The most out-and-out fun parts are obvious: the early campaigns, the good luck and successes.  The parts about the family learning to live in the White House.  He seems generally honest, if careful to shed light rather than shade on people he worked with and respects, even loves, especially those whose careers are important at this moment– the prime example being Joe Biden, of course.  He also has a neat trick of including near-foreshadowings of the coming of Trump, and choosing incidents and themes that contrast his administration, and, presumably, Biden's, with that of Trump and the Republicans.  

He doesn't go as deep into his own motivations as some future biographer will no doubt do, but why should he?  It's a presidential memoir, not a bildungsroman or a confession à la St. Augustine or J-J Rousseau.  He is good on how he learns to make decisions in his progressive but practical way, and very good on what it's like to have so many explosive balls in the air at once in international affairs, natural disasters, internal politics, the search for bin Laden.

I do find Obama's belief that he was the One as more than a little arrogant and naive. Still, he learned fast–largely by knowing how to surround himself with good people, by team building.

Complaints?  Not really.  Again, the book is a fine example of its genre.  There are people he is extremely careful of, notably Michelle, and of course the sexual passion between them that you could glimpse in photos and videos isn't touched on.  He does come to bed late a lot to find her asleep.  The girls are pretty idealized, the way a fond dad who only sees them occasionally sees them.  Weren't they ever obnoxious?  My granddaughter is, and my granddaughter is just about perfect!

Biden may offer superior governance in the end, if he has extremely good luck and good health, and because he could hit the ground running so soon after being with Obama for eight years.  But Biden could never have inspired people like the young man on the New Jersey transit train sitting across from me who proudly opened his shirt and pulled up a section of his boxer shorts to show the Obama print fabric.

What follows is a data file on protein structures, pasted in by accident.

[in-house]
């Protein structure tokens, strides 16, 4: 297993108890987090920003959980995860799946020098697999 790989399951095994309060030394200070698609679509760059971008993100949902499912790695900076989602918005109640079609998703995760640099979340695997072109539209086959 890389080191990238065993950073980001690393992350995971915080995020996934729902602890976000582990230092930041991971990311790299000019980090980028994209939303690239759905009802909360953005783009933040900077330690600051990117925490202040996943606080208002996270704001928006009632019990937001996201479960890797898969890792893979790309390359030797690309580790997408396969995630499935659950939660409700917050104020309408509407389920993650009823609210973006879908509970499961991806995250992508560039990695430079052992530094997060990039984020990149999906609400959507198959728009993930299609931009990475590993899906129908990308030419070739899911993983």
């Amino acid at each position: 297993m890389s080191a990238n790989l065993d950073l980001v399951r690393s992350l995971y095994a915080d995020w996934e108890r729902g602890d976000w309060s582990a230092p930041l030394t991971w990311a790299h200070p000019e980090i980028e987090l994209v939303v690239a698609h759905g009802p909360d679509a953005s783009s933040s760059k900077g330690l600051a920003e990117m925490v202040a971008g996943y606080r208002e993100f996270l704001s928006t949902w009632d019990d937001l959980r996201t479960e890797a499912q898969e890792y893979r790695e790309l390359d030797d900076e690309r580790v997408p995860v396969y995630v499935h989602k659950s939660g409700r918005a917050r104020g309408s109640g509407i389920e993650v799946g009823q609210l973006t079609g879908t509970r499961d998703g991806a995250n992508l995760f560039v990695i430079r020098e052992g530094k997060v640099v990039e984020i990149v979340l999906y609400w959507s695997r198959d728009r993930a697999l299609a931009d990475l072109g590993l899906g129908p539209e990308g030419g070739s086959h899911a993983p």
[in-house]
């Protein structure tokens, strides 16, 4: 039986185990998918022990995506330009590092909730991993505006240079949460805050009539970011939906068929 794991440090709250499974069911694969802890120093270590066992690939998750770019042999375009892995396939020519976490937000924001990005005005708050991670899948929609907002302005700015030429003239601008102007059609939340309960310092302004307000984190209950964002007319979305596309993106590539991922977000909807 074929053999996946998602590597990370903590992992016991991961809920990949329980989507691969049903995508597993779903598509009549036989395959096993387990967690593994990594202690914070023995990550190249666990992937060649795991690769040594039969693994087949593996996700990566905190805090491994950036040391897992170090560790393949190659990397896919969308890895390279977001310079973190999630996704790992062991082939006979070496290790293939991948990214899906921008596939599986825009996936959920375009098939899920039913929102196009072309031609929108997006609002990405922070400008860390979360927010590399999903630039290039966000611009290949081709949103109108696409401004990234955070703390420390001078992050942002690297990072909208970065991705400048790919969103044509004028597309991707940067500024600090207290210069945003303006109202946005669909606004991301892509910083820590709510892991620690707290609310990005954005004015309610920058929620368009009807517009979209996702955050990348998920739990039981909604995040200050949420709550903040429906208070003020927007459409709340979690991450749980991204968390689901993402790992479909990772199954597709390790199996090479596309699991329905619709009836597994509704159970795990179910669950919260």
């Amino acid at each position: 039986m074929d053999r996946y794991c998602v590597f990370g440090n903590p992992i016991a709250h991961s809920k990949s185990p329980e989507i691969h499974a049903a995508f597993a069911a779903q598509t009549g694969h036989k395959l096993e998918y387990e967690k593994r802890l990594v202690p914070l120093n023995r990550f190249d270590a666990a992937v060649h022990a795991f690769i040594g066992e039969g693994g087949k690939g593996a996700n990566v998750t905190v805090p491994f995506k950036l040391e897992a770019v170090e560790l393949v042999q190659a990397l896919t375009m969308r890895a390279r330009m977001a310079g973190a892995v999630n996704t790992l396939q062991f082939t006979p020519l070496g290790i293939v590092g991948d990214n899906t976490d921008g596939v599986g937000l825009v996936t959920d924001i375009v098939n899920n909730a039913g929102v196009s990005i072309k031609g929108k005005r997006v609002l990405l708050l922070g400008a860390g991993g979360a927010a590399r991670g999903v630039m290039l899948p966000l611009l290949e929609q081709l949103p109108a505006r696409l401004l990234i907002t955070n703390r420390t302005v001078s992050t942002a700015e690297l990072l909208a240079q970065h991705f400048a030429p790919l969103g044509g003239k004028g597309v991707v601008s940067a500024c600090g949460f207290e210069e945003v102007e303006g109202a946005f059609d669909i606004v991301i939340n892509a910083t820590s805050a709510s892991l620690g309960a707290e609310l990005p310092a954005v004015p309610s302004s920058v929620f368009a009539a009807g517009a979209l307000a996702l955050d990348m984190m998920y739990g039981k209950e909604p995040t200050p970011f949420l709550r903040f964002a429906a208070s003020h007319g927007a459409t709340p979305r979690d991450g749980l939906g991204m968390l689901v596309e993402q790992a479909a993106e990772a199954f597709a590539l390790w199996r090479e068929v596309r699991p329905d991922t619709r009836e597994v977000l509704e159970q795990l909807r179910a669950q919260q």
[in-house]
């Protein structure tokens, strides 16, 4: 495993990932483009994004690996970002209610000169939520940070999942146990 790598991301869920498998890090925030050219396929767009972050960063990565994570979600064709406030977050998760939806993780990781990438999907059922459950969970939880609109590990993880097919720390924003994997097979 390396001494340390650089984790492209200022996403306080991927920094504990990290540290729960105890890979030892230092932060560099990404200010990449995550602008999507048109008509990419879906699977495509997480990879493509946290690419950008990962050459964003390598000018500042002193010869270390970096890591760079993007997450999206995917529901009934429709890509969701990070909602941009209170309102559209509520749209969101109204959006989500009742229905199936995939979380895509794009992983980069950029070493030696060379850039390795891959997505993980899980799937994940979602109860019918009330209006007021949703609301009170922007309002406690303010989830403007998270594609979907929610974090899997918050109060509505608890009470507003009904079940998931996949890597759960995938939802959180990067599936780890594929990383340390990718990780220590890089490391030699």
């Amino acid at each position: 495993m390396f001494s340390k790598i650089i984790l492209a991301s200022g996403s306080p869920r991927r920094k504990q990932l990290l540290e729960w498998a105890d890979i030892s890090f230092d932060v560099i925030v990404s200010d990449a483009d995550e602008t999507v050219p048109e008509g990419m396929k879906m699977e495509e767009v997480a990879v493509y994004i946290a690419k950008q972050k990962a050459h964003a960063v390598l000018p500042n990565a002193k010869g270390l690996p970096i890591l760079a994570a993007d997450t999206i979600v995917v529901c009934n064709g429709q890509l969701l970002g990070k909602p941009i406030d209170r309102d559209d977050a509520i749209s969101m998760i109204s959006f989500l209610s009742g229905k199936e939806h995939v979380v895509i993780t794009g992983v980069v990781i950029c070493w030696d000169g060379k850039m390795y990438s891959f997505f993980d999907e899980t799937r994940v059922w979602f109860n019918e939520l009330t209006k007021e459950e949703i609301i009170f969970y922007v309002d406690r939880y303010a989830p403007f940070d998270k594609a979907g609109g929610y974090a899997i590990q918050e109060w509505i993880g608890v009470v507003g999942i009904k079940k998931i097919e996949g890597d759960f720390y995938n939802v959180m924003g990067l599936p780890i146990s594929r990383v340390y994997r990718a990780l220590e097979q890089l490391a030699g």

Chimamanda Ngozi Adichie did a good close review of the book in the New York Times (

and I liked the review in The Guardian too. (

Saturday, June 26, 2021


Meredith Sue Willis



Dear Friends,
      Some of you know that for many years I've been involved in a small cooperative press called Hamilton Stone Editions.  It has an online literary journal, The Hamilton Stone Review. full of terrific poetry and prose , as well as an imprint called Irene Weinberger Books.
       HSE and IWB have a sterling line-up of new books for Summer 2021. Take a look at these below, and also at the websites for their older (and still in-print!) publications: Hamilton Stone Editions and Irene Weinberger books.
       Support working writers and independent voices!

                                                                                                                   Meredith Sue Willis





H A M I L T O N  S T O N E  E D I T I O N S


Irene Weinberger Books




Jane Lazarre (author of many books including The Communist and the Communist's Daughter; Inheritance; and The Mother Knot) has a new book of poems:

Breaking Light


"There is a formality in these pages, a reliance on structure to contain the powerful yet often restrained emotions. Light, nature, mourning and love provide a deep and familiar comfort and stimulation that remain long after we've stopped reading."
                                                  From the Introduction, by Dr. Miryam Sivan


Jane Lazarre is the author of numerous works. Her first and most recent memoir, The Mother Knot and The Communist and The Communist's Daughter (Duke University Press) are published in Spanish by Las afueras of Barcelona as El Nudo Materno and El Comunista y La Hija del Comunista. Her stories and essays have been widely published in journals and online. She founded and directed the undergraduate writing program at the Eugene Lang College at the New School where she taught Creative Writing and Literature; she has also taught at the City College of New York and Yale University. Lazarre serves on the Board of Directors of The Brotherhood Sister Sol, a social justice youth development non-profit organization in Harlem, New York.


Hilton Obenzinger (author of Busy DyingTreyf Pesach, and many other books) has poems about the quarantine, politics, and beyond: